Venture

Last Week In Venture: IP Markets, Pool Pass Purveyors, And Recreational Rental Lockers

Hello, greetings, and welcome back to Last Week In Venture, a weekly highlight reel of deals which may have flown under your radar.

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It was YC Demo Day week, which means all eyes were on a growing set of very early-stage ventures. Apart from that, JUUL Labs raised capital to expand globally, Root Insurance raised big money to scale up, and Datadog filed to go public. Oh, and Crunchbase News welcomed Sophia Kunthara aboard!

That’s just a small fraction of our coverage, which, in turn, is itself just one small view into all that’s happening at the intersection of money and technology. There are plenty of companies outside the unicorn and public market spotlight, and it’s our goal here to highlight a few of the ones that caught our eye this week.

So, without further ado, let’s check out some other rounds from the week that was in venture-land.

ResortPass

A lot of us lead pretty hectic lives. There’s work, school, and taking care of loved ones. It can be a lot to handle, which is why it’s good to unwind now and again. If you live in a major city, chances are you’re reasonably close to a fancy pants hotel. Say you wanted to luxuriate by its pool or use its fitness center but didn’t want to spring for a night’s stay.

ResortPass is a Santa Monica-based startup aiming to make hotel amenities available to locals through its online booking portal. With ResortPass, customers can get day passes to hotel pools and spas, and book cabanas by the beach. This week, the company raised $8.7 million in its Series A round. Since the round was disclosed in a regulatory filing, reported on by LA Business Journal, investors were not disclosed. The company previously raised capital from CRV, Tamarisc Ventures, Wayfare Ventures, and Mucker Capital, among others.

Ballbox

Fall is coming, and folks by the thousands will flock to parks to toss around the ol’ pigskin. Believe the hype about us Millennials and you’ll think we’d rather simply have access to a thing, and to be able to use it on-demand, rather than own the thing itself. Like, why own a football if you’re only going to play catch a couple times a year? Why own one of those goofy-looking collapsable chairs with the mesh cup holders if you’re only going to watch one of your little cousins’ soccer games? Why own a drill when all you need to do is screw a television mount to your wall? You can think of Ballbox as a hosting platform for stuff as-a-service.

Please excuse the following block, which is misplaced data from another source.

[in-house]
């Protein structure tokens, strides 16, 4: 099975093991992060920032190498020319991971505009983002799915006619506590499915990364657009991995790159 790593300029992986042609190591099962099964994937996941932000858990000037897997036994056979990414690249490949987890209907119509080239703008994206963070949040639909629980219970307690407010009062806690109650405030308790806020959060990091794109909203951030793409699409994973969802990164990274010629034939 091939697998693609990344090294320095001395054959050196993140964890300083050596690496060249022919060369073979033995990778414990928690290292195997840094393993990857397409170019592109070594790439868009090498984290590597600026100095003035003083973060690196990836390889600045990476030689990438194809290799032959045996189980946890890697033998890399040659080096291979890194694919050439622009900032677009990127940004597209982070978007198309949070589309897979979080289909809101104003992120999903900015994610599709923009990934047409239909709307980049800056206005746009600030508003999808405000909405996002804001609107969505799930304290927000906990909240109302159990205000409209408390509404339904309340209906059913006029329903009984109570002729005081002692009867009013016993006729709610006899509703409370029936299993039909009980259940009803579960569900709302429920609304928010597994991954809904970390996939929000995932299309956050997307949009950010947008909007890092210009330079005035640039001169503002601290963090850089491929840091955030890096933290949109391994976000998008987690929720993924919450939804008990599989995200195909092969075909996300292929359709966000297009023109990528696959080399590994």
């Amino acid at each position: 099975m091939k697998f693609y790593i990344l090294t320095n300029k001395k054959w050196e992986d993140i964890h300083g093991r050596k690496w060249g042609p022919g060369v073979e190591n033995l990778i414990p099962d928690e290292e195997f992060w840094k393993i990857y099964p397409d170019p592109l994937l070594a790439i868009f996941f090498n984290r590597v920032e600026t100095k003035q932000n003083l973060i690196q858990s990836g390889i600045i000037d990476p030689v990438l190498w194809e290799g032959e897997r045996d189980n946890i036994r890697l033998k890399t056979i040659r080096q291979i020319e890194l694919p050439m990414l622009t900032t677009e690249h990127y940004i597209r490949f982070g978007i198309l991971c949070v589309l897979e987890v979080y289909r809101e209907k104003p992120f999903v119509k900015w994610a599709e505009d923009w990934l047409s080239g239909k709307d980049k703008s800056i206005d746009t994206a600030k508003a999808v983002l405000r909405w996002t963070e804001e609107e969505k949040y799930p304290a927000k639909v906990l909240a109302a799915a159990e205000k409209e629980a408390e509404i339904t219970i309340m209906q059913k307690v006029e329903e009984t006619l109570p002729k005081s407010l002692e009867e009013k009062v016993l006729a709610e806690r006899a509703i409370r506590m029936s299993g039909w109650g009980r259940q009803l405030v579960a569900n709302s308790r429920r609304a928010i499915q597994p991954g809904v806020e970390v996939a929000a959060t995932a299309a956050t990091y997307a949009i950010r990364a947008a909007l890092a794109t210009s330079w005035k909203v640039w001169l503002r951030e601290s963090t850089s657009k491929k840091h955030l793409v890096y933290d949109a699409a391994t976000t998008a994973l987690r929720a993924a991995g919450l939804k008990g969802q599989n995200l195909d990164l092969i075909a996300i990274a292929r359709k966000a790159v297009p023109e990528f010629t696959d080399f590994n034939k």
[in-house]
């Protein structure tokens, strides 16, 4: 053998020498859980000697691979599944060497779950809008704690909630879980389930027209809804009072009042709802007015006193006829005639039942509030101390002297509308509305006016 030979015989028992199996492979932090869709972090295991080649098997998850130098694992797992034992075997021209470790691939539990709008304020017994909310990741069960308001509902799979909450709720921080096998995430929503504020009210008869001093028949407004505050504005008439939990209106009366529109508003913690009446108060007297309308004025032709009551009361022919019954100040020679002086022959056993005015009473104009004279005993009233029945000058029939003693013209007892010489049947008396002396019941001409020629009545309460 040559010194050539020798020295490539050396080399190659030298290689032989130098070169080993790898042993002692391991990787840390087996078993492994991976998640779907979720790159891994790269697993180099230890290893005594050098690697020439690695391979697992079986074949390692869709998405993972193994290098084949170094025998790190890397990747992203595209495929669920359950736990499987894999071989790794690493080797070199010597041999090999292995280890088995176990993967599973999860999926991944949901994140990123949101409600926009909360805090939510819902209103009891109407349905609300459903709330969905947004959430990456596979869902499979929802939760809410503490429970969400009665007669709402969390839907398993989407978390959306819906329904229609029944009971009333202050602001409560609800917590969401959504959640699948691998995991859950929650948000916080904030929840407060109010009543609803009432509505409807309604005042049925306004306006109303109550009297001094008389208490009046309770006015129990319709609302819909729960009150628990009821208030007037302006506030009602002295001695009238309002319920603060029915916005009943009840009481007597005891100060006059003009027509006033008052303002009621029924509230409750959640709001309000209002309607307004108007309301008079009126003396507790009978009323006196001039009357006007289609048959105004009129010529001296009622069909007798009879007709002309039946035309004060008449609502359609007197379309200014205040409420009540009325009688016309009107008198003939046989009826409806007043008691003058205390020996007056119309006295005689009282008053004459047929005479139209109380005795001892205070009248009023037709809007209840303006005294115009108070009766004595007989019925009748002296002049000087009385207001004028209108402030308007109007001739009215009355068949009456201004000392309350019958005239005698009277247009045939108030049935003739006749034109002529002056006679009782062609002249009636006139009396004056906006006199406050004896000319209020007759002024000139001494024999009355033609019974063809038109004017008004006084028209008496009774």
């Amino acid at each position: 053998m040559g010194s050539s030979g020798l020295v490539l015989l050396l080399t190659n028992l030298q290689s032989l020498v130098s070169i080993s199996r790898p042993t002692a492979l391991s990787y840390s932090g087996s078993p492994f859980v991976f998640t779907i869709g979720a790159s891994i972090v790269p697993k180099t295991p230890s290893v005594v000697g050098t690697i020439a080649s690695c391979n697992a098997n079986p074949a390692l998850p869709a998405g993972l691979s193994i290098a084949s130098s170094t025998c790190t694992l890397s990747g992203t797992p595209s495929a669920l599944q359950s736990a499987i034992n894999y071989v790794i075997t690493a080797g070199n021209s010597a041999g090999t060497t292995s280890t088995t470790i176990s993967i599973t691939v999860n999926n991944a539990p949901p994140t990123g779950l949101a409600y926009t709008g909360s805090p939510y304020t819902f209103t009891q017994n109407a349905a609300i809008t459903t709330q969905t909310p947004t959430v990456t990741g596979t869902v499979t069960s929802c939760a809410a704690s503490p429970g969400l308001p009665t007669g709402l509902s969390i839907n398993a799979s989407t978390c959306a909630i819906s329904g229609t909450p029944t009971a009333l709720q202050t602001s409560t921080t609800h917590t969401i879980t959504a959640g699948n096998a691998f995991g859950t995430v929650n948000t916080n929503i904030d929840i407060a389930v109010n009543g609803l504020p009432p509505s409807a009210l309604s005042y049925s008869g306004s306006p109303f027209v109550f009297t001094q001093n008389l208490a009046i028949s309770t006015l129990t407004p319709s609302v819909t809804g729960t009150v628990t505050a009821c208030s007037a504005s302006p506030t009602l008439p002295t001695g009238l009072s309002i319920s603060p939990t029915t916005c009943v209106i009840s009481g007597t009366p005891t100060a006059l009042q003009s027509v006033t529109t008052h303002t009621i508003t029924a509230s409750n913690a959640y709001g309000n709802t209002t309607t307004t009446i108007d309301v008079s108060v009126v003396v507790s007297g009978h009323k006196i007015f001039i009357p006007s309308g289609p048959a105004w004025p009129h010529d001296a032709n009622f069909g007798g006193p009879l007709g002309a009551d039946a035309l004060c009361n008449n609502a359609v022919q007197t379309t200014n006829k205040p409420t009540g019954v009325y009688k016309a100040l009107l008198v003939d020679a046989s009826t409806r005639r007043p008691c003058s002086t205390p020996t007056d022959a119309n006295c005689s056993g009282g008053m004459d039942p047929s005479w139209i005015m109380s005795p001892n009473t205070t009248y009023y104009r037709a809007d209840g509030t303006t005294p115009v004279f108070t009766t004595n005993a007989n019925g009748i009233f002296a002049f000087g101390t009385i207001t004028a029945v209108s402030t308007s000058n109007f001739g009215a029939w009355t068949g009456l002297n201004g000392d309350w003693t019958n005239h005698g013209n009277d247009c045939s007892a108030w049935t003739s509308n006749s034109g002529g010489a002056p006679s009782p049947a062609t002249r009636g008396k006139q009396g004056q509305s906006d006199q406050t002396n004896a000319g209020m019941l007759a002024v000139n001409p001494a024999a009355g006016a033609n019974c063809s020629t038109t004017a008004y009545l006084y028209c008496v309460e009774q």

A Chicago-based company founded in 2017, it makes a freestanding, solar-powered vending machine which facilitates leisure and sports equipment rentals, ranging from beach buckets to basketballs. The potential scope of what can be rented is broad. “If you want to use a VR set at your apartment for a night with friends and then a football at the beach tomorrow, Ballbox has you covered,” the company says on its website. Ballbox says it gives 15 percent of its profits back to municipal parks and recreation departments. The startup raised $50,000 as part of the summer cohort of Lair East Labs.

Brainbase

Physical goods businesses are easy enough to grok. You design a thing; you make the thing; you put the thing in a box and ship it to your customers. Wash, rinse, repeat.

But what about goods of a decidedly more intangible nature, like intellectual property? Brainbase is a Los Angeles-based venture building a software platform which helps owners of intellectual property license their creations.

It’s a literal marketplace for ideas, where vendors can browse and pitch deals to IP holders. Beyond just the marketplace, Brainbase features contract management and accounting tools to its users as well. This week, the company announced it raised $3 million in a seed round led by Struck Capital. Tectonic Capital, Sterling Road, Bonfire Ventures, and Watertower Ventures are among the many participating investors in the deal.

And with that we’re done for the week! See you back here soon!

Image Credits: Last Week In Venture graphic created by JD Battles. Photo by Etienne Girardet, via Unsplash.

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